Having discovered so much captivating history while researching her Striking a Match series,
author Tracie Peterson couldn’t resist writing more heartwarming stories set on the Texas frontier. With the
Land of the Lone Star series, she looks at the effect the Civil War had on the nation far
beyond the battlefields of the eastern states. Torn between loyalties to the Union, the
Confederacy, and their own state, Texans must decide what to do when a neighbor suddenly
becomes an enemy.
Her latest novel is
Taming the Wind (Bethany House), the third volume in the Land of the Lone Star series.
1. What sets Taming the Wind apart from other books you’ve written?
Taming the Wind has some elements that my readers will recognize—issues of
forgiveness being at the forefront. However, there are other aspects that will have a
different feel. I don’t often write novels with a widow or widower situation, and in this
story we have Carissa, who was an abused wife and is now a widow with a child. She
has to learn to trust and love again. We also have issues of faith for the hero, Tyler, who
must come to terms with vengeance and seeing the past made right. The setting starts
out in Texas, but this time I take the cattlemen on the trail as they drive steer to Kansas.
2. The setting for this book is 1868. Why was this time period of interest to you?
This is the time period when cattle drives take off. The years of cattle drives aren’t that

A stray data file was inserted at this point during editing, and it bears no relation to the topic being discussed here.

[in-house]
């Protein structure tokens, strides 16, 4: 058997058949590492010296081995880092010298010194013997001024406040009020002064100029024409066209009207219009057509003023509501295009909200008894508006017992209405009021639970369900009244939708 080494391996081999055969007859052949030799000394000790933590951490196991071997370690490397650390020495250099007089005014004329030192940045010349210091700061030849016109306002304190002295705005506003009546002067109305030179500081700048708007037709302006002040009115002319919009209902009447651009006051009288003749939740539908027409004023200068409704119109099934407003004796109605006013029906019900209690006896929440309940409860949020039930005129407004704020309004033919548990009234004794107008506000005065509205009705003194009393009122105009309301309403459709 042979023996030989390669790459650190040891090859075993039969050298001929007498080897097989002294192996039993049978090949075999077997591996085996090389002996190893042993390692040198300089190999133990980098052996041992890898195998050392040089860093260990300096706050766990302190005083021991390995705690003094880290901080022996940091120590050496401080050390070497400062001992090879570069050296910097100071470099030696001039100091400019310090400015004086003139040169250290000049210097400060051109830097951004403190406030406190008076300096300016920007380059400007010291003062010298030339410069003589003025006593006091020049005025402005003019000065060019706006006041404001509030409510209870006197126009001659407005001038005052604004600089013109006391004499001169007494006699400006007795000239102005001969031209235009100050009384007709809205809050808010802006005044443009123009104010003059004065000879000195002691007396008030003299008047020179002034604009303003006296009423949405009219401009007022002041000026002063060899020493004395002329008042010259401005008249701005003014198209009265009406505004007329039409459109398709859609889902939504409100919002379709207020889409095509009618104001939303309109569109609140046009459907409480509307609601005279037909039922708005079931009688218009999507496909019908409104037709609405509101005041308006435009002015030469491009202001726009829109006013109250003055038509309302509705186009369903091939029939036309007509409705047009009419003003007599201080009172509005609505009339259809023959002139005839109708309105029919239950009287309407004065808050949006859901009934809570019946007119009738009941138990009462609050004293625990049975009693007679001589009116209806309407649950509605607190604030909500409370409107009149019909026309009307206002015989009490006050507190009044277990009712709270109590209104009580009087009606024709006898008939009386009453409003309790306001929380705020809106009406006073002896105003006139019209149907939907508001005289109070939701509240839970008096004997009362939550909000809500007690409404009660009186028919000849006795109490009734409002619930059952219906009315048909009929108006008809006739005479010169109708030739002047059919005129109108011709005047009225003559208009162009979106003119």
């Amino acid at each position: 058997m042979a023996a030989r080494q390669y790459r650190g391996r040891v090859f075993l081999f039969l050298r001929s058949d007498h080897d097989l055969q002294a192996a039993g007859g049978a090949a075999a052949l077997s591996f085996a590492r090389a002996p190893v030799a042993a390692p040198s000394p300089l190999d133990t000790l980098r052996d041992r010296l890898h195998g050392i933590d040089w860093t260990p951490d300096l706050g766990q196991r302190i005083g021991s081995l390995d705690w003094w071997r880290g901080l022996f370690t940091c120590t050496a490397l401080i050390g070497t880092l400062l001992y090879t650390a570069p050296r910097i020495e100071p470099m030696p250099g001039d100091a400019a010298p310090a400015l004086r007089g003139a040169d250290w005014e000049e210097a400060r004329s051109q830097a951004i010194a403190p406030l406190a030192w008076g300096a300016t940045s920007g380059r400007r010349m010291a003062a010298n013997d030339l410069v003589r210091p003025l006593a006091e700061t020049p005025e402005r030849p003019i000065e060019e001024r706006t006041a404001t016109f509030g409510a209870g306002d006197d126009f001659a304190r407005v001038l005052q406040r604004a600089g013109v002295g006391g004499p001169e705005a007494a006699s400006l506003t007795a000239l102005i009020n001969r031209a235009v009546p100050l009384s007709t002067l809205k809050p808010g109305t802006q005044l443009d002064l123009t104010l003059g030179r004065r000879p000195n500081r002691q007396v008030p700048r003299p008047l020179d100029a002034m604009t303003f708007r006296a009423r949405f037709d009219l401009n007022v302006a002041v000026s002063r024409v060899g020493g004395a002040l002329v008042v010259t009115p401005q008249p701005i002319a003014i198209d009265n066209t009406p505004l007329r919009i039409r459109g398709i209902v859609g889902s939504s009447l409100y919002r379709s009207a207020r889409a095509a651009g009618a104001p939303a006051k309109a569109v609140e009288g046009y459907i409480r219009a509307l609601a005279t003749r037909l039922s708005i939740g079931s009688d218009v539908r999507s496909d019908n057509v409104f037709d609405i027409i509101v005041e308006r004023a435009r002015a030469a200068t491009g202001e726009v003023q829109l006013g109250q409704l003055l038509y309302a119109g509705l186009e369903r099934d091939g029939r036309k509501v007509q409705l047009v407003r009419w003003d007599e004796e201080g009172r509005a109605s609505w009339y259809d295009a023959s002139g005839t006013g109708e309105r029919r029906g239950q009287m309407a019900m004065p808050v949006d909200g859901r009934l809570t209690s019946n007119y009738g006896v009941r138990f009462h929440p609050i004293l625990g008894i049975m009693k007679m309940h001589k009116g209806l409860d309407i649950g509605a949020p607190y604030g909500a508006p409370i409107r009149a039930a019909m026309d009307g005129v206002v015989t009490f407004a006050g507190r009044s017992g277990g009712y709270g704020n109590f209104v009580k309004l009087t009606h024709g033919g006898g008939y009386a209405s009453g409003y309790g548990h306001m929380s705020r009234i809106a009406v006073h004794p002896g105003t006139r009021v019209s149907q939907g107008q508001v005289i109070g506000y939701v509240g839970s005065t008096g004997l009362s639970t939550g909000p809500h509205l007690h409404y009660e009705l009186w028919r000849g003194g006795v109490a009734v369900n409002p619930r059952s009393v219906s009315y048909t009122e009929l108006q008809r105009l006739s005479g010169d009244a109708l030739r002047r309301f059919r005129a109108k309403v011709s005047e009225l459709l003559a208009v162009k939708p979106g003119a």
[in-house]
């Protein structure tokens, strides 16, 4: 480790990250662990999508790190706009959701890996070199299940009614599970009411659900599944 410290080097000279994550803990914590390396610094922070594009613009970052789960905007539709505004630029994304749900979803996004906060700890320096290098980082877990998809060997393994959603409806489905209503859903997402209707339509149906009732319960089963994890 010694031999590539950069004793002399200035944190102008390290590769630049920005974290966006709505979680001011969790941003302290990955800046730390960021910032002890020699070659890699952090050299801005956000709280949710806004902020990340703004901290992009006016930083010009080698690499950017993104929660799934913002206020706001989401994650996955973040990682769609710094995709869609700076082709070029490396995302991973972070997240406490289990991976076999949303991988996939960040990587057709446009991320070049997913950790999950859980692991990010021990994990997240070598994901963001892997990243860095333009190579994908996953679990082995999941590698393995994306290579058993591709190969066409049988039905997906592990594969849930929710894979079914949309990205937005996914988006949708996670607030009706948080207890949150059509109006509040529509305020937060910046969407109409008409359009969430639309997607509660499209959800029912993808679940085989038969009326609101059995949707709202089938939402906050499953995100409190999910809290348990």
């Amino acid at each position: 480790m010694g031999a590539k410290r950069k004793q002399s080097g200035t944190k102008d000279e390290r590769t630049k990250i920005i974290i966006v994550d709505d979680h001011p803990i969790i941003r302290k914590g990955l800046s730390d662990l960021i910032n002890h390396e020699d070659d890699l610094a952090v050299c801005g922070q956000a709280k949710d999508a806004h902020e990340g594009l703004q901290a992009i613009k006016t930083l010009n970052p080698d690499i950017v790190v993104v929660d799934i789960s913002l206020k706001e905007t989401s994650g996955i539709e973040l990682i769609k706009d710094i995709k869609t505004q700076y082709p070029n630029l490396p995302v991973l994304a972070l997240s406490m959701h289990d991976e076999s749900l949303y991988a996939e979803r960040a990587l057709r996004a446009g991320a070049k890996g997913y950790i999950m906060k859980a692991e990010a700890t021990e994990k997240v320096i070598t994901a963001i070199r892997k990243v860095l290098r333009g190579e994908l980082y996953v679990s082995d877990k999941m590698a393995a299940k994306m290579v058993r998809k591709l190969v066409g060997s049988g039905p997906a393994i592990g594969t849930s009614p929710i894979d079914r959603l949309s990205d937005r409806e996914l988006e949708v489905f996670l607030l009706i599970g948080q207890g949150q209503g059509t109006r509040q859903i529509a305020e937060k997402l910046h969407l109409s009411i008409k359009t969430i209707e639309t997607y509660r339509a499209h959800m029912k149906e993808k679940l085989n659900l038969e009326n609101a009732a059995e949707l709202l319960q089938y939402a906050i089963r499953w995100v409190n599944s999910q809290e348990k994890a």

numerous, since the railroad moves in and soon makes the long drives obsolete, so I
wanted to show a story that has a bit of this flavor. It’s also interesting to see the way the
states are recovering from the Civil War.
3. Did you do any special research for this book?
Yes, I made a trip to Texas and visited several museums. I spoke with cattlemen and also
studied the journey along the Chisholm Trail. I found it very interesting and even
managed to get ideas for future books.
4. Was there anything unusual about writing this series?
There was something humorous that happened during the research stage of things. My
husband and I were at a museum researching and found an old photograph of a cowboy
being thrown from a steer during a rodeo. The way it was posed made it look like he
was purposefully sliding under the steer. We started joking about steer sliding, and that
turns up in the book as a joke on a greenhorn.
5. What do you want the reader to take away from this?
There are so many people out there who have been wounded by their pasts. I want them
to find healing and the freedom to let go in Jesus. Jesus is all about liberty—He said the
truth would set us free, and He is the truth. I hear from readers all the time about the
bondage they find themselves in, how they long to be set free. This story offers insight
into characters experiencing much the same.
6. This is book three in your Land of the Lone Star series. Will the reader need to read
the other two books first?
Not really. The overall experience will be richer for having read books one and two, but
I strive to make my series books stand alone. I want the reader to be able to pick up
any of the books and through the storyline get caught up to date, while still enjoying a